A Different Wasting Away

clay jarsLong before I knew him as the author of Old School, one of my favorite novels, Tobias Wolff was the author of one of my favorite quotes: we are made to persist– that’s how we find out who we are.  Last week I posed the question of what it might look like for us to persist in light of what some perceive to be an interregnum between “ages,” between worlds and ways of life.  This week, I’d like to spend some time drawing some spiritual connections for the contemporary moment, what it might look like to persist as Christians in this particular context.

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This past weekend I was reading a book that made passing mention of 2 Corinthians 4:16-18 in the context of the spiritual life.  It’s a famous passage, though perhaps not as famous as Paul’s image ten verses earlier about “this treasure in jars of clay.”  Paul writes:

So we do not lose heart. Though our outer self is wasting away, our inner self is being renewed day by day.  For this light momentary affliction is preparing for us an eternal weight of glory beyond all comparison,  as we look not to the things that are seen but to the things that are unseen. For the things that are seen are transient, but the things that are unseen are eternal.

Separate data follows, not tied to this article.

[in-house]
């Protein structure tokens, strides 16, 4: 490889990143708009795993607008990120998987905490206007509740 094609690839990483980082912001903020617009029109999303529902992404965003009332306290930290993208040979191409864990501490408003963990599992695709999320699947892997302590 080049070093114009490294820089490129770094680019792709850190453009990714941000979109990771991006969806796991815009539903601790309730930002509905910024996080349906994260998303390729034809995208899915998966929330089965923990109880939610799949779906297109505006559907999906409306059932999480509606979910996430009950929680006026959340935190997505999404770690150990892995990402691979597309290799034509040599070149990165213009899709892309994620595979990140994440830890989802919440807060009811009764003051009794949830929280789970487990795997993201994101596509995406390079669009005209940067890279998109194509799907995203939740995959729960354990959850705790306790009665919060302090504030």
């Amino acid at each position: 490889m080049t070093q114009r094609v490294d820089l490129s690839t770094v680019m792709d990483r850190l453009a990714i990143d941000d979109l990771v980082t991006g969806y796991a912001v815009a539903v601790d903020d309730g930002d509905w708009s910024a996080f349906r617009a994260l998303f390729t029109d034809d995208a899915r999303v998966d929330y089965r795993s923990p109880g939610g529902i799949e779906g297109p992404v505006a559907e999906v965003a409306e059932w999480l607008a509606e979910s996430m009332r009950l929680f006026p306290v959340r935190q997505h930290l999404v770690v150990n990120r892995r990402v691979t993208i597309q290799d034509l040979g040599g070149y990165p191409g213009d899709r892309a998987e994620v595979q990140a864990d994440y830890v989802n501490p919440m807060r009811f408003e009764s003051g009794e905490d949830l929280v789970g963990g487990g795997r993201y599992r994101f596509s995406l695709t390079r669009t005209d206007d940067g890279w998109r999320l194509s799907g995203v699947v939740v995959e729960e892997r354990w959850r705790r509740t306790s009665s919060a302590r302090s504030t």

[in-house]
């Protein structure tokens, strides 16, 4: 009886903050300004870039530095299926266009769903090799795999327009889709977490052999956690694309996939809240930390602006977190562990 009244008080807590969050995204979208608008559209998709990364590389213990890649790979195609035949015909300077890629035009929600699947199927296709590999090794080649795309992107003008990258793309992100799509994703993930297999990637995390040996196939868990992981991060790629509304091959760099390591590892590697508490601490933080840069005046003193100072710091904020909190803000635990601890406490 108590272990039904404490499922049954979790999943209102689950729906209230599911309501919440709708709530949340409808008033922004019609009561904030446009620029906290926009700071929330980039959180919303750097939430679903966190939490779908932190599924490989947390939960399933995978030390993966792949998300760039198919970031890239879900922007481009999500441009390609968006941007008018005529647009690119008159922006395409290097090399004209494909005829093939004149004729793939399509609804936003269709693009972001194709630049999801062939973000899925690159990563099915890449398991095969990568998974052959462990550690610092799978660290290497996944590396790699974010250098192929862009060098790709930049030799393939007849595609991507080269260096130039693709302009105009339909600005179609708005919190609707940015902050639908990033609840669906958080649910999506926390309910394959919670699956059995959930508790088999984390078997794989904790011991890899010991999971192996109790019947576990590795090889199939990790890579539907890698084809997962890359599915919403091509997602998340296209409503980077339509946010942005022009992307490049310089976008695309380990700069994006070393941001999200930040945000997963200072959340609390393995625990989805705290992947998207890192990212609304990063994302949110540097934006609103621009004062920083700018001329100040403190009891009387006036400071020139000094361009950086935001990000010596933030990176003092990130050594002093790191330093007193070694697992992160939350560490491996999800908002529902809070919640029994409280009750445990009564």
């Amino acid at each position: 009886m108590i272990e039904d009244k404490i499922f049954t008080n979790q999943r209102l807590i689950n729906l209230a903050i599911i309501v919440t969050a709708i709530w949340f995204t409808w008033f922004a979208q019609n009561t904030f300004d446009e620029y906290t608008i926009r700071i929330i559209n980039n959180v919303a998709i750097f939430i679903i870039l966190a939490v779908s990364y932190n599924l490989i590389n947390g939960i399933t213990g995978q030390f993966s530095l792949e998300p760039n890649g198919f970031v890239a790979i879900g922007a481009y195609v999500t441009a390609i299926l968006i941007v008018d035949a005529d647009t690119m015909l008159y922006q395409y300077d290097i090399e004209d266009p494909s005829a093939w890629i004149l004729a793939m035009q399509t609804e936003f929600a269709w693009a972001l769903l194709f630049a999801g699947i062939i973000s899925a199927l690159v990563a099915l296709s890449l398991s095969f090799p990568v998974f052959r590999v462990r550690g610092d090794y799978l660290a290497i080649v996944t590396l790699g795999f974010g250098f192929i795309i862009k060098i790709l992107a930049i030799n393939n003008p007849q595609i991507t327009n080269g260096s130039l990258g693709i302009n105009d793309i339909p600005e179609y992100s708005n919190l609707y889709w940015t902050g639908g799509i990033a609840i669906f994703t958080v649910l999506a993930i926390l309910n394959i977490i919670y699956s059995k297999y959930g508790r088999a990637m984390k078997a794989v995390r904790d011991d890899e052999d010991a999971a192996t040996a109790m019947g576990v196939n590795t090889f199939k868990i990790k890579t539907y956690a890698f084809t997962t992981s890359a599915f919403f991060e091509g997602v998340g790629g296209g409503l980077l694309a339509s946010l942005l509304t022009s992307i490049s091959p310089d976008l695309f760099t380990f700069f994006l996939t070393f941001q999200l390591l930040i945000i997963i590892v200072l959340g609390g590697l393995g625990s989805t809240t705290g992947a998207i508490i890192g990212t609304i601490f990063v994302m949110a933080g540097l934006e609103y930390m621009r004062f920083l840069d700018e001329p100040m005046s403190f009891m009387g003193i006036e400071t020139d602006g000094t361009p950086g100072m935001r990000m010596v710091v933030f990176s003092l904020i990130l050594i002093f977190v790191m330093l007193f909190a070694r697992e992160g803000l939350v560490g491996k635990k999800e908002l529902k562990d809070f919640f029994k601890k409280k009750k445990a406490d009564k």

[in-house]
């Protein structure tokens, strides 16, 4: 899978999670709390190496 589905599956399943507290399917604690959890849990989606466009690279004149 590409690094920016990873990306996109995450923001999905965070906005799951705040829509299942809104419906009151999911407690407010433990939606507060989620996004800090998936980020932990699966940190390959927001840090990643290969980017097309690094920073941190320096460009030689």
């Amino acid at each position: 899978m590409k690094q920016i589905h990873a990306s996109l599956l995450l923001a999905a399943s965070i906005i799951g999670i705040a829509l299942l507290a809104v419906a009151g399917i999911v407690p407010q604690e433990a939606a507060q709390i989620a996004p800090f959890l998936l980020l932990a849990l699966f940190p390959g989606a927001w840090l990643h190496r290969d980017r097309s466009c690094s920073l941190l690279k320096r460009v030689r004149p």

Paul, of course, is writing to particular people in a particular context.  There are certain non-repeatable realities at play in first-century Corinth.  It is clear from the context of 2 Corinthians 4 that Paul and other Christians are experiencing a real “wasting away” of the body/outer self because of persecution and hard work.  At the same time, these many years later, we know (or are learning) what it feels like for our bodies to betray us, even if only from the normal wear-and-tear of life.  But what if the second half of the equation has changed?  What if, instead of daily renewal, we experience a kind of loss in the inner self?  Oswald Chambers, I think, called it “spiritual leakage” that you just don’t notice because the damage is subtle.  What if we have no real sense of the “eternal weight of glory” that we are being prepared for because our “theology of suffering” has itself suffered?  What if, in line with Ephraim Radner, our traversal of the Great Transition has left us with better physical health but with less ability to understand and nurture the necessary inner self?  What if our embrace of things transient has left us with little to no grasp of “the things that are unseen” and eternal?  And  how do we “redirect” ourselves in better ways that call us back to a daily renewal?
(image from neighbourhoodchurch.org)
This entry was posted in Books, Faith, Notes for a World's End. Bookmark the permalink.

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